I just sent off a draft of a brief review of Carl Trueman‘s new book Republocrat: Confessions of a Liberal Conservative to appear in the next issue of Religion & Liberty. (You can get a complimentary subscription here).
I recommend the book as a very incisive and insightful challenge to any facile and uncritical identification of the Christian faith with particular political and economic ideologies.
Here’s a snippet of the review:
[Trueman's] project is not about demonizing capitalism, wealth, or profits one the one hand, or political power on the other. It is about putting the pursuit of profit and power in its proper place. Thus what he writes about the market applies equally well to the government: “no economic system, least of all perhaps capitalism, can long survive without some kind of larger moral underpinning that stands prior to and independent of the kinds of values the market itself generates.” It is in this larger and prior system of belief and action, the Christian faith, that we are to seek our primary identity and unity, and in pursuit of this Trueman’s book is a bracing and worthwhile effort.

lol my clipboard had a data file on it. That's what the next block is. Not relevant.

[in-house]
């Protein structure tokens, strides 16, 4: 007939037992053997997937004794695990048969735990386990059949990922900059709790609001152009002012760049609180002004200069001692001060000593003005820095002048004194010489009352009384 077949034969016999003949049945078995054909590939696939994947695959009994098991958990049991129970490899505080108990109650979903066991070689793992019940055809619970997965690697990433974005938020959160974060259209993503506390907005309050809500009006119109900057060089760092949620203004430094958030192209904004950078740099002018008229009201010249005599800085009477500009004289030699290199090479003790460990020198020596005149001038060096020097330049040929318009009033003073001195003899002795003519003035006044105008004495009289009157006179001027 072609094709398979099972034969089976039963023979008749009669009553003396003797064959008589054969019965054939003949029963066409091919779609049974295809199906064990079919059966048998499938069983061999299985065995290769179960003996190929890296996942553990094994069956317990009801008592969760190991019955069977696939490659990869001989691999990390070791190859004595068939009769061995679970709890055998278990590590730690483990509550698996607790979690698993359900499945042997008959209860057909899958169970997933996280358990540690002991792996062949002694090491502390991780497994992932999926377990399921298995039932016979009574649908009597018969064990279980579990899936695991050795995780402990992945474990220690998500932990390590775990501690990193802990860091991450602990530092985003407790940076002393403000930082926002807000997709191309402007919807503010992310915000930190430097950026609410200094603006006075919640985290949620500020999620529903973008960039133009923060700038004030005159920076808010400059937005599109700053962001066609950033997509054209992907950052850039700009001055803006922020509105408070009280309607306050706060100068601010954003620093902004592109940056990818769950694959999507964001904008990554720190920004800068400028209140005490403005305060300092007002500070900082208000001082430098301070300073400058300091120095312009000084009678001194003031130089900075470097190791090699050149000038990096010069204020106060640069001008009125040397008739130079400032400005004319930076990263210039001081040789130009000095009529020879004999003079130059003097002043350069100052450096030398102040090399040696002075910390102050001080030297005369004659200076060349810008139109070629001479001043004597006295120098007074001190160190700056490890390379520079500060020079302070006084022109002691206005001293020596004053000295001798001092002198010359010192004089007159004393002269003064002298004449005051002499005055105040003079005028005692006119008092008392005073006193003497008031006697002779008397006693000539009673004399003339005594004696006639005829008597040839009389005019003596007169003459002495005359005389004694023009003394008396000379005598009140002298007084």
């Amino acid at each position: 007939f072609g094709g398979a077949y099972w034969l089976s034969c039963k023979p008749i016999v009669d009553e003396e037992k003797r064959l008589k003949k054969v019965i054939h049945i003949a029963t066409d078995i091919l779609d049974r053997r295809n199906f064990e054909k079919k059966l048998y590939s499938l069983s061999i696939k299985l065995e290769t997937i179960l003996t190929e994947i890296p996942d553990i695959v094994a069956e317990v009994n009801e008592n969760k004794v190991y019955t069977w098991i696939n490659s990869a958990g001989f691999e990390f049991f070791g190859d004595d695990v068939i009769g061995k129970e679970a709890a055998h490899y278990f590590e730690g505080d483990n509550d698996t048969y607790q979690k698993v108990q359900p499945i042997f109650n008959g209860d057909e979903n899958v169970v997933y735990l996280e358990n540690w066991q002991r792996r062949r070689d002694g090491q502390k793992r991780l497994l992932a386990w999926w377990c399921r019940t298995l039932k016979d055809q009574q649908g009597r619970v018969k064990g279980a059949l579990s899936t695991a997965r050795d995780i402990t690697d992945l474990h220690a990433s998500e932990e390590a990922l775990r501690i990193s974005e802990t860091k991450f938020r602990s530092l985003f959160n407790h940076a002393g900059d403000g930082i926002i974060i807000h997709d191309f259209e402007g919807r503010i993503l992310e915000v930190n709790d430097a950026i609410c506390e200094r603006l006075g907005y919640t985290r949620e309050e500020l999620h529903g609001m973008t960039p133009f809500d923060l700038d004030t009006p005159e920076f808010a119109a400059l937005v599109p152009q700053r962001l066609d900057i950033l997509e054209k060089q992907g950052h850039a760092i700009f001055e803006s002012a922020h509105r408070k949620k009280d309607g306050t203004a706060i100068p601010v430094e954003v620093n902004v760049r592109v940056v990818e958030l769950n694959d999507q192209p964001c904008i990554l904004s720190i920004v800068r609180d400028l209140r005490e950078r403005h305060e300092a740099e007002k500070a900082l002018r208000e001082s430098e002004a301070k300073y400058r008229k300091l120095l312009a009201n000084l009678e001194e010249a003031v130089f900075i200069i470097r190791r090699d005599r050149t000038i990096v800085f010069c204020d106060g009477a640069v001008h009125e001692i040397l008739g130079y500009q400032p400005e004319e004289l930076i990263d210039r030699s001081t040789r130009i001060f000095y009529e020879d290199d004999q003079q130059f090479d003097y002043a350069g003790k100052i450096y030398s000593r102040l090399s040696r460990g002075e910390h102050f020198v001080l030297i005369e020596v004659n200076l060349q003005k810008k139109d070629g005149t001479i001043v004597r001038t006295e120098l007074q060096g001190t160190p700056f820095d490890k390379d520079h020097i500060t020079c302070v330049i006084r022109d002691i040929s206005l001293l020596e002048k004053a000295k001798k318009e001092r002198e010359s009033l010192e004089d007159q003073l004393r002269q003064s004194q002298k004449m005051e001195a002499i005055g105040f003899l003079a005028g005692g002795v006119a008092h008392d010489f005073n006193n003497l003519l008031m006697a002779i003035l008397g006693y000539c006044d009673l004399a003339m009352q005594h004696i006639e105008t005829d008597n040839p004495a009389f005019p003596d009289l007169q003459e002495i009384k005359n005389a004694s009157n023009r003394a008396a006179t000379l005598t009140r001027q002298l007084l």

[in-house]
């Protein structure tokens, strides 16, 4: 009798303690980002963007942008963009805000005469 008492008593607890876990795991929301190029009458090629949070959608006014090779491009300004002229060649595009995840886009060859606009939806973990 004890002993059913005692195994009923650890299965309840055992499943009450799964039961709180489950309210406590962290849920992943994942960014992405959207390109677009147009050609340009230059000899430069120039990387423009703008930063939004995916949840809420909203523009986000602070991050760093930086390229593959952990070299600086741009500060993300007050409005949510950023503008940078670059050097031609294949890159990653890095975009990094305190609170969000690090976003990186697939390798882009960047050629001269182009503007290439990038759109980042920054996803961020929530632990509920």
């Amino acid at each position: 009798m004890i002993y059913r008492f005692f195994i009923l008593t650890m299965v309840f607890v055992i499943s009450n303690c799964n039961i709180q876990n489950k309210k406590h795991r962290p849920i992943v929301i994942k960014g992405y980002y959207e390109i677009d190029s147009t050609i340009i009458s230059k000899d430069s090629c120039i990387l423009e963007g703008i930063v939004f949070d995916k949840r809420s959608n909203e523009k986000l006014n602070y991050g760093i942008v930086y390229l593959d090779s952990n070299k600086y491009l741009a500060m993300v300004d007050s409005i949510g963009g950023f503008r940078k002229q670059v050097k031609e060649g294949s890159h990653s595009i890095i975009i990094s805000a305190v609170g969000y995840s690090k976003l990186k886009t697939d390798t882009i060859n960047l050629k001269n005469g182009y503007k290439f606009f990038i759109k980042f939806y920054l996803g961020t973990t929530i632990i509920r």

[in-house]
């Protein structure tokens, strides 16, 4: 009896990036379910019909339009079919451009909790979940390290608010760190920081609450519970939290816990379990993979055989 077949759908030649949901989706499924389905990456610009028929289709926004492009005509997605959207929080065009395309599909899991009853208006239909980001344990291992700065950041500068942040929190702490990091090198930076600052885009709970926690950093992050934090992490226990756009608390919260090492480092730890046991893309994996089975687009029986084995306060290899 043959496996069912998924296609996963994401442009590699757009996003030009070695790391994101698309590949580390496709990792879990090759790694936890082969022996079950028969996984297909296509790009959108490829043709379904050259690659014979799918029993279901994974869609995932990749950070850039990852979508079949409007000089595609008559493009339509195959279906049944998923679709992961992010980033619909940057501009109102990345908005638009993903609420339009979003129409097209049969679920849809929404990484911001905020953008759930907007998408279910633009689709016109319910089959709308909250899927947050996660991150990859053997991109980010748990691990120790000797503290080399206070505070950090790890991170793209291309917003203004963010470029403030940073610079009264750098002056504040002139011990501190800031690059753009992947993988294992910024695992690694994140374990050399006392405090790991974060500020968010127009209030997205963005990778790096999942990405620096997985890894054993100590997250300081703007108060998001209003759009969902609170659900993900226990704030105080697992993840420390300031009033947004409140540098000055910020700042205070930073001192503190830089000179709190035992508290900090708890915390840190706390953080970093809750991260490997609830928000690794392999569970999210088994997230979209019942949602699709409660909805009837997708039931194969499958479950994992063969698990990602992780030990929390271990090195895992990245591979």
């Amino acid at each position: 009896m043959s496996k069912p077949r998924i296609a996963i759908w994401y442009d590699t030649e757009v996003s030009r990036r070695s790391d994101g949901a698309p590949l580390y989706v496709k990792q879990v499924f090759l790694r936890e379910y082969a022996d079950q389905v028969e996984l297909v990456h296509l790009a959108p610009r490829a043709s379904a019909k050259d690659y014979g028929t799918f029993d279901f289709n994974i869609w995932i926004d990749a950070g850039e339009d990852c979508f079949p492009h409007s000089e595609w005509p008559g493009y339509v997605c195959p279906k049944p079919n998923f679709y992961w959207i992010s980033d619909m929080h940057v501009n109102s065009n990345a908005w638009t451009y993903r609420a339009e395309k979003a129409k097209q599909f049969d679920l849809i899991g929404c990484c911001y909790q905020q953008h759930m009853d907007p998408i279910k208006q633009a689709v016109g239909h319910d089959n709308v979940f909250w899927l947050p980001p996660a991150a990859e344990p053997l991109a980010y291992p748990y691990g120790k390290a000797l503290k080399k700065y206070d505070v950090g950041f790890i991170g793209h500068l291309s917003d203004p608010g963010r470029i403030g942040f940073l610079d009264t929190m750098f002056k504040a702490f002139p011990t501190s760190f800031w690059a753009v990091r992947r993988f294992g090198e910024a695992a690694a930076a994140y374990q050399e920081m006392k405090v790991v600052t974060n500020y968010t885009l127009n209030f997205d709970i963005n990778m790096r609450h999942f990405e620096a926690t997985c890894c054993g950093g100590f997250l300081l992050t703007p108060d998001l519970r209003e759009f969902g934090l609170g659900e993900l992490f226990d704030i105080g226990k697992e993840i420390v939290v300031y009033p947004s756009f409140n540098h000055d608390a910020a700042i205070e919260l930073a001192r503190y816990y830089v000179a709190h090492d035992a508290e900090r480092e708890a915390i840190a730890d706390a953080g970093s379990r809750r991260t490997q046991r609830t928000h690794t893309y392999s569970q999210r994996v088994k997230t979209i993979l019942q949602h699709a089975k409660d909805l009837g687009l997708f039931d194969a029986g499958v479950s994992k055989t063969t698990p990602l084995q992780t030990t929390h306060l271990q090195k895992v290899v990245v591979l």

I have been saying in various venues for quite some time now that Trueman’s book can be read as a kind of complement to my recent book, Ecumenical Babel: Confusing Economic Ideology and the Church’s Social Witness. But whereas Trueman’s proximate context is the conflation of conservative politics and the Christian faith by evangelicals, my book’s context is the conflation of progressive politics and the Christian faith by mainline ecumenists.
But both books share a basic thesis that, in Trueman’s words, “The gospel cannot and must not be identified with partisan political posturing.”